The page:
Day of Love gesture fails to lift spirits

Day of Love gesture fails to lift spirits

Same-sex certificates not legally binding

A vendor gathers roses into bunches in preparation for sale on Valentine's Day at a market in Bangkok on Sunday. Bouquets of roses range in prices from 150-10,000 baht, their highest price in five years. Supplies of imported flowers have fallen due to recent transport restrictions. (Photo: Apichart Jinakul)
A vendor gathers roses into bunches in preparation for sale on Valentine's Day at a market in Bangkok on Sunday. Bouquets of roses range in prices from 150-10,000 baht, their highest price in five years. Supplies of imported flowers have fallen due to recent transport restrictions. (Photo: Apichart Jinakul)

Bangkok's Bang Khun Thian district celebrates Valentine's Day on Monday by handing special certificates to LGBTQ+ couples recognising their relationship. However, the move is being decried as "ineffective" by activists for not being legally binding.

District director Pongjakarin Tavornpong said a pilot programme kicks off today before being expanded to 50 other districts in the future.

Today's event, organised for the first time in the country, is expected to send out a message to lawmakers and society that it is time to legalise same-sex marriage, but LGBTQ+ activists regard it as "nonsense".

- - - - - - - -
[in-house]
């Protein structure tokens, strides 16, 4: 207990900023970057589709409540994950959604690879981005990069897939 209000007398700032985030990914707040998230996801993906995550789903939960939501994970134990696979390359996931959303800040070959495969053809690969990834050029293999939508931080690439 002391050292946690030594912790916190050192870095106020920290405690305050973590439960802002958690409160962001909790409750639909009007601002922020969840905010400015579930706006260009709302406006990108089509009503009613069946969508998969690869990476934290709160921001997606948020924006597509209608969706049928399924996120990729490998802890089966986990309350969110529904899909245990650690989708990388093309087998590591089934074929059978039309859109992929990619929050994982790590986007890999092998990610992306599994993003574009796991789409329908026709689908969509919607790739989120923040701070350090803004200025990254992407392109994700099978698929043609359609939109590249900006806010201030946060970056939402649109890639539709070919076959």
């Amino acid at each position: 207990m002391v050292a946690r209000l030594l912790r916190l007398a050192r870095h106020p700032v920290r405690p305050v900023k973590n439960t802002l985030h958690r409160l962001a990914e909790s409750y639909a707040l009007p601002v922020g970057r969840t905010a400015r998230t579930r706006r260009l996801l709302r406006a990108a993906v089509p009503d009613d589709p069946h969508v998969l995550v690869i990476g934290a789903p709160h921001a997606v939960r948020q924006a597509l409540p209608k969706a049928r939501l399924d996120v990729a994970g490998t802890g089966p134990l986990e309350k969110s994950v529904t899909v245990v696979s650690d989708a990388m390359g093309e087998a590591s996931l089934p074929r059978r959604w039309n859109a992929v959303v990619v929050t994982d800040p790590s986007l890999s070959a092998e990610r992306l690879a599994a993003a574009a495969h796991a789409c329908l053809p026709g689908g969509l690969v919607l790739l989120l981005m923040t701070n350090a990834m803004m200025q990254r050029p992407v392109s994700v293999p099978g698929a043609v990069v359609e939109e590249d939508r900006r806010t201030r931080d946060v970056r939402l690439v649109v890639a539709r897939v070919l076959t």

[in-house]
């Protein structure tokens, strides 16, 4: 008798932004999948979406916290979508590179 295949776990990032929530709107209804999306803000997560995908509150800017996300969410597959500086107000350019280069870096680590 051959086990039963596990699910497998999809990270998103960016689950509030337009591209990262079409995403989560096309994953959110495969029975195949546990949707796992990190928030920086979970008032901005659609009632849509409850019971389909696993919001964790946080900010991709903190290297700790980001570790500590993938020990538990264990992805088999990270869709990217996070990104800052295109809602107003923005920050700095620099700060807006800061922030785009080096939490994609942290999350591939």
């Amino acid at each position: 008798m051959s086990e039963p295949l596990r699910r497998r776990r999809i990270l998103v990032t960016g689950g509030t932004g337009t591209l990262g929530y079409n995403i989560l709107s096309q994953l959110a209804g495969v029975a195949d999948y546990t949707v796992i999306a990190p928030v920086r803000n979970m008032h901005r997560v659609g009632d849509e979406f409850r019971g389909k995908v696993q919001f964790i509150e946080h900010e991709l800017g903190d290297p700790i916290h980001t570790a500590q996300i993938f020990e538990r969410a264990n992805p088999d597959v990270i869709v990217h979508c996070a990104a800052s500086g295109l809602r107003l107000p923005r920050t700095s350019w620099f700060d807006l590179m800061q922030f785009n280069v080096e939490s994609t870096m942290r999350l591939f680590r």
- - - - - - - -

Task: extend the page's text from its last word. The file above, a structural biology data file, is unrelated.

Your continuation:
The certificate is "fake" because it is not legally binding, said Nada Chaiyajit, 42, legal adviser and human rights lawyer.

"I urge all concerned parties, especially the Interior Ministry [which oversees district offices], to use their power to make marriage equality real," Ms Nada said.

"I sympathise with people who take part in the activity because they have no better option than to accept the [predicament] that the country cannot provide them with a better option," she said.

Nattavud: Event causes confusion

Nattavud Pimpa, 46, an international management academic, said the event will confuse society, prompting people to think that same-sex marriage is accepted by law.

"This event wastes taxpayers' money," he said. "It is also an ineffective mechanism to promote marriage equality. It looks rather like a marketing campaign for the district.

"Ironically, we can have the [partnership] registration provided by official registrars but our relationship will not be legally recognised by law," he added.

He said he was surprised by LGBTQ+ couples who welcomed the event, noting they deserve better.

Meanwhile, a 32-year-old physician said the even is ridiculous and non-nonsensical.

"I do not understand why they do not take serious action [by giving them legal recognition]," he said.

Nada: Ministry has the power

"Furthermore, as we can see some campaigns through political movements and civil society groups, a lot of awareness about same-sex marriage has been raised in recent years. Why not make it legal?"

Like other observers, he said he does not see any real change being made after the event has ended.

"Why do they need to pioneer this event as a model for other districts as it does not produce any tangible outcome? It is a waste of time," he said.

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